December 21, 2021
3 Pillars for Building Sustainable DEI Initiatives
Diversity, equity, and inclusion (DEI) has become an increasingly central conversation among organizations in the past few decades, with even greater focus ignited by racial justice movements in the past 18 months. Beginning in June 2020, many companies and University Recruiting (UR) teams pledged to do better — to increase representation and promote inclusion.
A year and a half later, results have been underwhelming. Veris Insights data from November 2021 found that while UR teams reported some improvement, 53% did not achieve their DEI goals for the 2020-2021 recruiting season, and 46% had insufficient resources to meet these goals. These results came even as teams reported engaging in a wide variety of strategies and initiatives to increase DEI.
Recruiting teams are heavily burdened right now, and simply adding more to their plates is unlikely to work. Instead, we must shift focus towards building sustainable DEI initiatives leveraging these three key pillars.
(1) Allocate Resources Based on Impact
With UR teams operating under resource constraints, it’s imperative to allocate resources towards the strategies that will have the maximum impact. Three areas stand out here:
First, expand recruitment. Over half of UR teams listed sourcing and converting a more diverse set of candidates as a top challenge to meeting their DEI goals. And with teams focusing on similar pools of students, this will continue to be a challenge.
But, there are still multiple pools of candidates that remain overlooked. First-gen students, students from community colleges, and older or returning students all tend to be more racially and socioeconomically diverse than other college students, but they’re frequently left out of company diversity initiatives. Expanding recruitment to these groups has the potential to have a large impact on increasing equity in hiring.
Second, attend to intersectionality. Intersectionality considers how different identities (e.g. gender and race) are experienced simultaneously, rather than additively, and shape outcomes in unique ways for different groups of people.
When policies and initiatives fail to consider intersectionality, they can actually undermine DEI by helping certain groups at the expense of others. Most UR teams are already collecting data on race and gender separately, but being able to look at these simultaneously is the next important step.
Third, invest in systems and procedural change. Many DEI initiatives emphasize the importance of training, and while diversity training can have a positive impact, results are mixed.
Some studies suggest diversity trainings at best have little to no impact on improving DEI, and at worst may produce backlash. Additionally, trainings keep the focus on changing individuals.
The greatest strides in DEI come from shifting the focus from individual change to systemic change. Allocate resources towards identifying and reducing bias in your recruitment process, implementing blind resume reviews, revising hiring criteria to remove bias, and creating a uniform and structured evaluation process that remains consistent across candidates.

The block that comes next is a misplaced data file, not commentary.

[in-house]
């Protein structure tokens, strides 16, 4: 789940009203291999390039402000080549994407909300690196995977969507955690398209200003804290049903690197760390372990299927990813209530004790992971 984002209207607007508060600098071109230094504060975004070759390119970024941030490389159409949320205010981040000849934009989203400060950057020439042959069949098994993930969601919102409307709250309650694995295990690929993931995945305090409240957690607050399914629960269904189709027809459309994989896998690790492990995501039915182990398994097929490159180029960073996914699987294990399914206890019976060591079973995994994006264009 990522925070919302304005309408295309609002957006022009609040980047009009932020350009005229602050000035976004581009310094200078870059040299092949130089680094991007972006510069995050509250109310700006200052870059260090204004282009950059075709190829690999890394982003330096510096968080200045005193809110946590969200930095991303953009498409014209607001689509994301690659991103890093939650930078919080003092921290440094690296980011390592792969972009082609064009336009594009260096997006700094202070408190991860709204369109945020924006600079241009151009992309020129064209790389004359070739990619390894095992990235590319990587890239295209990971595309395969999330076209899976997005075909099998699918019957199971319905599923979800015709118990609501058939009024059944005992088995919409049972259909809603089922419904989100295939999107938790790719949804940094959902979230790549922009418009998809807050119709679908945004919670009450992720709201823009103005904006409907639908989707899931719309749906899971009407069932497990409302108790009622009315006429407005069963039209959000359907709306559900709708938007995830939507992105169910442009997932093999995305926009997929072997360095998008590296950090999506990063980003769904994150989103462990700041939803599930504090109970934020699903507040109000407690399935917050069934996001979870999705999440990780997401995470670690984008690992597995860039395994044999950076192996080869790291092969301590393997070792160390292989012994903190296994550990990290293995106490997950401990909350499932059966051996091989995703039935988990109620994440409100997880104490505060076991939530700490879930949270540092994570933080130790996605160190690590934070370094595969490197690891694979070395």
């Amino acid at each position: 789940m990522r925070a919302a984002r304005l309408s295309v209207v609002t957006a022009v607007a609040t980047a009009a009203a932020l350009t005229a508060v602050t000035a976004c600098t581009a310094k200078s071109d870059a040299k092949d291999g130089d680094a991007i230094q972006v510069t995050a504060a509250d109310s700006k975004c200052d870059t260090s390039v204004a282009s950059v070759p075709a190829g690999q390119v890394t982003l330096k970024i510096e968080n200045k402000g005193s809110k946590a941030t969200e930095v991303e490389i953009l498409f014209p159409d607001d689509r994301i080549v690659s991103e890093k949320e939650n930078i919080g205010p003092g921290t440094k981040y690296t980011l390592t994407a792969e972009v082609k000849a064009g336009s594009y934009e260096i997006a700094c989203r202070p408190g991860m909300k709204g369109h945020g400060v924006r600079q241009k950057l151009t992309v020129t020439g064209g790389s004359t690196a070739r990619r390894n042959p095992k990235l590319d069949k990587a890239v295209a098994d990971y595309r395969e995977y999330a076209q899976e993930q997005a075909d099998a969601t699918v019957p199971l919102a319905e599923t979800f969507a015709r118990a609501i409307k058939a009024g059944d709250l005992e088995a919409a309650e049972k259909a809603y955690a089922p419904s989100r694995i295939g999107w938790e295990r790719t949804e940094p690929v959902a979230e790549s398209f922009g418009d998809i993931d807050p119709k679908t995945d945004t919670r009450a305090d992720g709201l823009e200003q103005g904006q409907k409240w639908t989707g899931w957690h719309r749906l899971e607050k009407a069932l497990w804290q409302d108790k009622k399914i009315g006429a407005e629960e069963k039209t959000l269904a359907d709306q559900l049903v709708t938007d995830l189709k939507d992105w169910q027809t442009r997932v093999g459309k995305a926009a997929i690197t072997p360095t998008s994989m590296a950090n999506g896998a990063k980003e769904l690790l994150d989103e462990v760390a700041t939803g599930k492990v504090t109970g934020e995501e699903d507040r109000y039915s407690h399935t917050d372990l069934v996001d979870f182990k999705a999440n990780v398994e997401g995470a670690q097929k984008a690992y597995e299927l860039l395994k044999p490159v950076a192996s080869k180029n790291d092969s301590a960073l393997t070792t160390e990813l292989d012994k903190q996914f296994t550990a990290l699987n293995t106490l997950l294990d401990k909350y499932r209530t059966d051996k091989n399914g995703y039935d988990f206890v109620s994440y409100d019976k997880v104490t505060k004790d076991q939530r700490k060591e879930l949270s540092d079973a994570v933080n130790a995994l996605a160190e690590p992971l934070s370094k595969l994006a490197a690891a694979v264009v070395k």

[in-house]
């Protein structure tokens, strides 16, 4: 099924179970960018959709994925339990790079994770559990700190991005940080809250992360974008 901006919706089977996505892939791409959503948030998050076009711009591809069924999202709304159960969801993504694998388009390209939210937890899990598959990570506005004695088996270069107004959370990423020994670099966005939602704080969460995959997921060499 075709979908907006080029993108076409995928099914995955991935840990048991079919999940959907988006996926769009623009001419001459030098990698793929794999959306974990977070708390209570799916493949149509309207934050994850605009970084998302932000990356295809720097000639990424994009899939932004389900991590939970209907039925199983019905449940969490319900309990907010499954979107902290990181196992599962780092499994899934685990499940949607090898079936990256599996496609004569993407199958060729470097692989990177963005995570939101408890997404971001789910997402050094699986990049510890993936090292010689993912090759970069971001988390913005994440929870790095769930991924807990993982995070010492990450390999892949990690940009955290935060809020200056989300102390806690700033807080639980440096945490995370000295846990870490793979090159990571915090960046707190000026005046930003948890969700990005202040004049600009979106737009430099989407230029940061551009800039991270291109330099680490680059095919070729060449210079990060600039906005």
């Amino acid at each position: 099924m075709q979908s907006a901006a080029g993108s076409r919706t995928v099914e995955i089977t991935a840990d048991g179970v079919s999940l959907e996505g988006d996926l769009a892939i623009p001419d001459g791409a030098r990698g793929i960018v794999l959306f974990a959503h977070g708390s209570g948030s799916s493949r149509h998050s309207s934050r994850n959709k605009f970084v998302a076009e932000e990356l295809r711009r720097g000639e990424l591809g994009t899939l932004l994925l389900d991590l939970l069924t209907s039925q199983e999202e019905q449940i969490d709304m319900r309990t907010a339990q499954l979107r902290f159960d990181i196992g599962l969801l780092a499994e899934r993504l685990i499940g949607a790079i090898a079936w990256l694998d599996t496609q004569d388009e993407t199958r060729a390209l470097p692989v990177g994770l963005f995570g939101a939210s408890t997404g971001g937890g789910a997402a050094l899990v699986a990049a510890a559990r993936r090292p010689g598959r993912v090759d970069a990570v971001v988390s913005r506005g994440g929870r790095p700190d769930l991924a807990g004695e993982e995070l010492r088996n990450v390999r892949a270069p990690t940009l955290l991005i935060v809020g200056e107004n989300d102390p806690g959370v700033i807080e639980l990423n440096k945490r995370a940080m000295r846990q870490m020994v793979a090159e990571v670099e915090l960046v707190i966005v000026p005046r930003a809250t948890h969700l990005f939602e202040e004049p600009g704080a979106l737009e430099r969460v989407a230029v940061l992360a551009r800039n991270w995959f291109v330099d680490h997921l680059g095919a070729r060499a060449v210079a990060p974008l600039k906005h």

(2) Engage a Coalition to Pair Hiring and Retention
Gains in diversity through hiring are often undercut by challenges with retention. Sustainable DEI initiatives thus require partnerships between recruiting teams and other teams involved in the broader hiring and retention ecosystem.
Partner with hiring managers to understand the career goals of recruits and ensure these remain central throughout their time at your organization. Work with employee resource groups (ERGs) in recruiting panels and information sessions, as well as mentorship and career development opportunities. Finally, consider working with branding and marketing to develop both internally- and externally-facing collateral focused on employee value propositions that can help to both attract and retain diverse talent.
(3) Celebrate and Build on Small Wins
Creating sustainable DEI initiatives with limited resources can be challenging, so it’s important to celebrate the small wins.
The small wins model of organizational change was developed by Shelley Correll, a sociology professor at Stanford University. This model highlights the value of incremental change in developing effective DEI strategies. It doesn’t mean we ignore the potential for larger-scale changes, but it does acknowledge that even small changes can have impact.
Small wins can feel doable for supporters while also encountering less potential backlash from detractors. They also have the potential for catalyzing further change, by creating a base on which to build further support and produce potentially larger-scale initiatives.
Finally, small wins provide an opportunity to celebrate and acknowledge success, which can be important for sustaining mental health through a challenging process.
Though companies and UR teams across the country have expressed strong commitments to DEI, results to date have not fully lived up to these commitments, and resource constraints pose a challenge to furthering DEI. The future of DEI requires us to be mindful of these constraints and work towards models that make genuine and consistent progress in a sustainable way.